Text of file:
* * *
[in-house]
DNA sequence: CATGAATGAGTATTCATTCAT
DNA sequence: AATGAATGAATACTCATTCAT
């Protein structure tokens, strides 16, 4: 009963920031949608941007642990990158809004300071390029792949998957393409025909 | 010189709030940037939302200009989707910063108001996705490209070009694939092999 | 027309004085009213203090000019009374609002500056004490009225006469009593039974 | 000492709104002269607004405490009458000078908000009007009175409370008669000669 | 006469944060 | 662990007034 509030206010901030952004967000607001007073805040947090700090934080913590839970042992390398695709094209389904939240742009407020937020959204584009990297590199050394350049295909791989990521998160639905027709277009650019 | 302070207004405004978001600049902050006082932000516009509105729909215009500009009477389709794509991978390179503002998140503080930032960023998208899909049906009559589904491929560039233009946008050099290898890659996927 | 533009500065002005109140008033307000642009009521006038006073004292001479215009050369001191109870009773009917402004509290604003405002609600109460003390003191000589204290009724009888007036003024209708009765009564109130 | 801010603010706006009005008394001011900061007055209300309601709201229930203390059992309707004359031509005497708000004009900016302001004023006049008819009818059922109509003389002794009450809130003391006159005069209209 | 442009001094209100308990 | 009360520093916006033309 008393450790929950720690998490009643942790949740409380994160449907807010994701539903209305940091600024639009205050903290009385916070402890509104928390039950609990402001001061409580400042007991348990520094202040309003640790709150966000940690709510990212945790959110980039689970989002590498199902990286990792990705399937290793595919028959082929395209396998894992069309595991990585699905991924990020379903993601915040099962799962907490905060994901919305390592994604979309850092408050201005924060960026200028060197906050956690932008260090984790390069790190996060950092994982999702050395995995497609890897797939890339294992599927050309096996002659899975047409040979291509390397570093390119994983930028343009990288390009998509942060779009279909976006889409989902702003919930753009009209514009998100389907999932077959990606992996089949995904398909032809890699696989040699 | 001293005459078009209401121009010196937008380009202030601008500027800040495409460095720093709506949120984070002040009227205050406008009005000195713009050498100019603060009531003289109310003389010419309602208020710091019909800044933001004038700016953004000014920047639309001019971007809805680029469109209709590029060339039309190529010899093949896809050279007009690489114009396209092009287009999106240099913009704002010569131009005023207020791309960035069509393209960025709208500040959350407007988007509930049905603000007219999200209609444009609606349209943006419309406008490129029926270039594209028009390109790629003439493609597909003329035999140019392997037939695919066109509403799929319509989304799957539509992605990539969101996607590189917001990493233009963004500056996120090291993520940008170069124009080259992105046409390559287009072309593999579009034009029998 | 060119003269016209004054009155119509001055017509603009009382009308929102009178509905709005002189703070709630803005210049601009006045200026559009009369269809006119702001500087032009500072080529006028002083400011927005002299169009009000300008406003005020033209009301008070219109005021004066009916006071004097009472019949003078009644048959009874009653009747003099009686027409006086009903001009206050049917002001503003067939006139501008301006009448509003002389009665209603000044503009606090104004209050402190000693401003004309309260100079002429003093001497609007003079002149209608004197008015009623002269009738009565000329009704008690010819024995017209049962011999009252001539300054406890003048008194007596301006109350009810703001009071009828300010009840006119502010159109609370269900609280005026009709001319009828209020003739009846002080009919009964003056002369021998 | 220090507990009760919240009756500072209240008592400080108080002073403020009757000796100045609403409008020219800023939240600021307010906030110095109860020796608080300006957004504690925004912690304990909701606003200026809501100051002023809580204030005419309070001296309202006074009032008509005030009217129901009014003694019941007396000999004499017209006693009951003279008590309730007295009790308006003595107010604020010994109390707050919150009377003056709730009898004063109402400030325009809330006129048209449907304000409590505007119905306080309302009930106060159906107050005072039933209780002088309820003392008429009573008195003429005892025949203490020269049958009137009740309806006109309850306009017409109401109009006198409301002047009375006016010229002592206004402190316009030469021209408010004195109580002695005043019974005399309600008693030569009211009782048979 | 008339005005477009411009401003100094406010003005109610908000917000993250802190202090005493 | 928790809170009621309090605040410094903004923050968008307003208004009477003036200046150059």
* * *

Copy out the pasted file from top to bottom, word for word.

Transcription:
[in-house]
DNA sequence: CATGAATGAGTATTCATTCAT
DNA sequence: AATGAATGAATACTCATTCAT
């Protein structure tokens, strides 16, 4: 009963920031949608941007642990990158809004300071390029792949998957393409025909 | 010189709030940037939302200009989707910063108001996705490209070009694939092999 | 027309004085009213203090000019009374609002500056004490009225006469009593039974 | 000492709104002269607004405490009458000078908000009007009175409370008669000669 | 006469944060 | 662990007034 509030206010901030952004967000607001007073805040947090700090934080913590839970042992390398695709094209389904939240742009407020937020959204584009990297590199050394350049295909791989990521998160639905027709277009650019 | 302070207004405004978001600049902050006082932000516009509105729909215009500009009477389709794509991978390179503002998140503080930032960023998208899909049906009559589904491929560039233009946008050099290898890659996927 | 533009500065002005109140008033307000642009009521006038006073004292001479215009050369001191109870009773009917402004509290604003405002609600109460003390003191000589204290009724009888007036003024209708009765009564109130 | 801010603010706006009005008394001011900061007055209300309601709201229930203390059992309707004359031509005497708000004009900016302001004023006049008819009818059922109509003389002794009450809130003391006159005069209209 | 442009001094209100308990 | 009360520093916006033309 008393450790929950720690998490009643942790949740409380994160449907807010994701539903209305940091600024639009205050903290009385916070402890509104928390039950609990402001001061409580400042007991348990520094202040309003640790709150966000940690709510990212945790959110980039689970989002590498199902990286990792990705399937290793595919028959082929395209396998894992069309595991990585699905991924990020379903993601915040099962799962907490905060994901919305390592994604979309850092408050201005924060960026200028060197906050956690932008260090984790390069790190996060950092994982999702050395995995497609890897797939890339294992599927050309096996002659899975047409040979291509390397570093390119994983930028343009990288390009998509942060779009279909976006889409989902702003919930753009009209514009998100389907999932077959990606992996089949995904398909032809890699696989040699 | 001293005459078009209401121009010196937008380009202030601008500027800040495409460095720093709506949120984070002040009227205050406008009005000195713009050498100019603060009531003289109310003389010419309602208020710091019909800044933001004038700016953004000014920047639309001019971007809805680029469109209709590029060339039309190529010899093949896809050279007009690489114009396209092009287009999106240099913009704002010569131009005023207020791309960035069509393209960025709208500040959350407007988007509930049905603000007219999200209609444009609606349209943006419309406008490129029926270039594209028009390109790629003439493609597909003329035999140019392997037939695919066109509403799929319509989304799957539509992605990539969101996607590189917001990493233009963004500056996120090291993520940008170069124009080259992105046409390559287009072309593999579009034009029998 | 060119003269016209004054009155119509001055017509603009009382009308929102009178509905709005002189703070709630803005210049601009006045200026559009009369269809006119702001500087032009500072080529006028002083400011927005002299169009009000300008406003005020033209009301008070219109005021004066009916006071004097009472019949003078009644048959009874009653009747003099009686027409006086009903001009206050049917002001503003067939006139501008301006009448509003002389009665209603000044503009606090104004209050402190000693401003004309309260100079002429003093001497609007003079002149209608004197008015009623002269009738009565000329009704008690010819024995017209049962011999009252001539300054406890003048008194007596301006109350009810703001009071009828300010009840006119502010159109609370269900609280005026009709001319009828209020003739009846002080009919009964003056002369021998 | 220090507990009760919240009756500072209240008592400080108080002073403020009757000796100045609403409008020219800023939240600021307010906030110095109860020796608080300006957004504690925004912690304990909701606003200026809501100051002023809580204030005419309070001296309202006074009032008509005030009217129901009014003694019941007396000999004499017209006693009951003279008590309730007295009790308006003595107010604020010994109390707050919150009377003056709730009898004063109402400030325009809330006129048209449907304000409590505007119905306080309302009930106060159906107050005072039933209780002088309820003392008429009573008195003429005892025949203490020269049958009137009740309806006109309850306009017409109401109009006198409301002047009375006016010229002592206004402190316009030469021209408010004195109580002695005043019974005399309600008693030569009211009782048979 | 008339005005477009411009401003100094406010003005109610908000917000993250802190202090005493 | 928790809170009621309090605040410094903004923050968008307003208004009477003036200046150059």